• 24. Exploring SA’s SME policy response? <ul><li>South Africa has sought to develop industrial policy and SME support systems favourable to: </li></ul><ul><ul><li>reducing the bias against SMEs in the large-firm dominated economy, and </li></ul></ul><ul><ul><li>responding to growing international competition </li></ul></ul><ul><li>However, the bulk of SME support has been geared to relatively recently established micro-enterprises </li></ul><ul><li>Some automotive component firms did qualify for some limited support such as that offered through manufacturing advisory centres </li></ul><ul><li>National sector strategies identified the imperative of supporting the role of SMEs and the MIDP created the space for a continued presence of SMEs in OEM supplier processes, but beyond creating the space there was little in terms of meaningful SME support </li></ul><ul><li>Government at the national, provincial and local level did, for a time, support nascent regional clusters of firms engaging in networking activities </li></ul><ul><li>It has been the locally framed cluster/firm networking activities – such as the Durban Auto Cluster and KZN Benchmarking Club - to which SME firms and OEMs attribute most of their linkage successes: MIDP was a necessary but not sufficient condition </li></ul>
    • 25. Some reflections by the SA SMEs on GVC participation/linkages <ul><li>Positive </li></ul><ul><ul><li>Improved growth potential for firms on basis of increased volume orders allowing for scaling up </li></ul></ul><ul><ul><li>Investment and technical support </li></ul></ul><ul><ul><li>Access to knowledge networks of intermediary supplier firms </li></ul></ul><ul><ul><li>Greater strategic engagement on new model platforms </li></ul></ul><ul><li>Negative </li></ul><ul><ul><li>Threat to risk-diversifying non-auto activities – the need to specialise </li></ul></ul><ul><ul><li>Profit margins shrinking despite adoption of required standards </li></ul></ul><ul><ul><li>Inability to leverage many auto-supply systems and standards to other markets (no scope to recover investment through increased premiums) </li></ul></ul><ul><ul><li>Uncertainty about character of MNC suppliers acting as intermediaries with OEMs </li></ul></ul>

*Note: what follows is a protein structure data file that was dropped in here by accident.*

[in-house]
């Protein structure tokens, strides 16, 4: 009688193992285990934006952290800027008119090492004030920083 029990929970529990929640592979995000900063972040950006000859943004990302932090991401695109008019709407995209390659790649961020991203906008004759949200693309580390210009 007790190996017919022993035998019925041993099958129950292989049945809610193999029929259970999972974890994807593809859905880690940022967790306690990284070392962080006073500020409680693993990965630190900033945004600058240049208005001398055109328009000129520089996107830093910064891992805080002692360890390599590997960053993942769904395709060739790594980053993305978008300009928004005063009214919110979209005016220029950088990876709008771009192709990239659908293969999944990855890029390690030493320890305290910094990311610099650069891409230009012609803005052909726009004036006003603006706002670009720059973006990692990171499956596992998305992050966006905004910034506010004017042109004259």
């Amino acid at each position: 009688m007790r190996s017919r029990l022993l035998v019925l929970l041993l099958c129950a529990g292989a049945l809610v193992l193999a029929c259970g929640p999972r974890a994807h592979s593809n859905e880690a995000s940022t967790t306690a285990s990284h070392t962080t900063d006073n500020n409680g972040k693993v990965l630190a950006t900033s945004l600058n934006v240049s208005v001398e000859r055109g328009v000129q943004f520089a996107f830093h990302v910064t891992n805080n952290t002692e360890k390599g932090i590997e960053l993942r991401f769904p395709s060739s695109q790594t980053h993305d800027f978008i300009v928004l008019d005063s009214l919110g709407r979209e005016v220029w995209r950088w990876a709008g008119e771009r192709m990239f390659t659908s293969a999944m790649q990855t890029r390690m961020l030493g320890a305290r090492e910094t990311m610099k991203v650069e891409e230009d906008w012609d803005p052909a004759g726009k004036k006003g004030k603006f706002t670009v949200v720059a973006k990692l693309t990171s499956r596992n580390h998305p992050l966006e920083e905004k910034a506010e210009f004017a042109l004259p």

• 26. Auto SM E policy i ssues in SA <ul><li>Supporting improved access of SMEs to GVCs must be combined with enhancing benefits to SME firms. This requires the examining of: </li></ul><ul><ul><li>Global trade compacts, investment protocols and industrial policy frameworks </li></ul></ul><ul><ul><li>Continuous upgrading support for firms (quality, delivery reliability, innovation, lead time flexibility etc) </li></ul></ul><ul><li>Countries need to continue to attend to basics of infrastructure quality, services costs and other operating environment factors in non-core si tes where SMEs operate </li></ul><ul><ul><li>Failure to address these weakens the SMEs links to chains of production </li></ul></ul><ul><li>The importance of physical proximity for integrated JIT suppliers OEMs is being challenged by the growing importance of networked supply at key GVC nodal points – often via first tier suppliers … </li></ul><ul><ul><li>Therefore SME support frameworks need to accommodate globalisation of firms and be flexible in relation to new geographies of firm activities </li></ul></ul><ul><ul><li>SMEs also continue to emphasise enhanced local networking with OEMs and their first and second tier follow suppliers. These need ongoing policy support with an emphasis on active and not just passive collaboration. </li></ul></ul>
    • 27. Reflecting on the 3 cases <ul><li>FDI processes without negotiated and facilitated linkage effects to host country SMEs is a missed opportunity </li></ul><ul><li>Active facilitation and support from a range of institutions is critical to ensure the programmes function effectively </li></ul><ul><li>Firm and sector dynamics do matter in that they impact on the scope for and nature of linkage opportunities </li></ul><ul><li>The approach of TNCs to FDI in specific contexts is important – both in terms of TNCs position in the value chain and in terms of their attitudes </li></ul><ul><li>Host country governments, regional bodies and multi-laterals should work collectively to extend and enhance linkage processes alongside FDI related efforts in fields such as: </li></ul><ul><ul><li>tax/royalty/incentives regimes </li></ul></ul><ul><ul><li>regulatory reform </li></ul></ul><ul><ul><li>export infrastructure </li></ul></ul>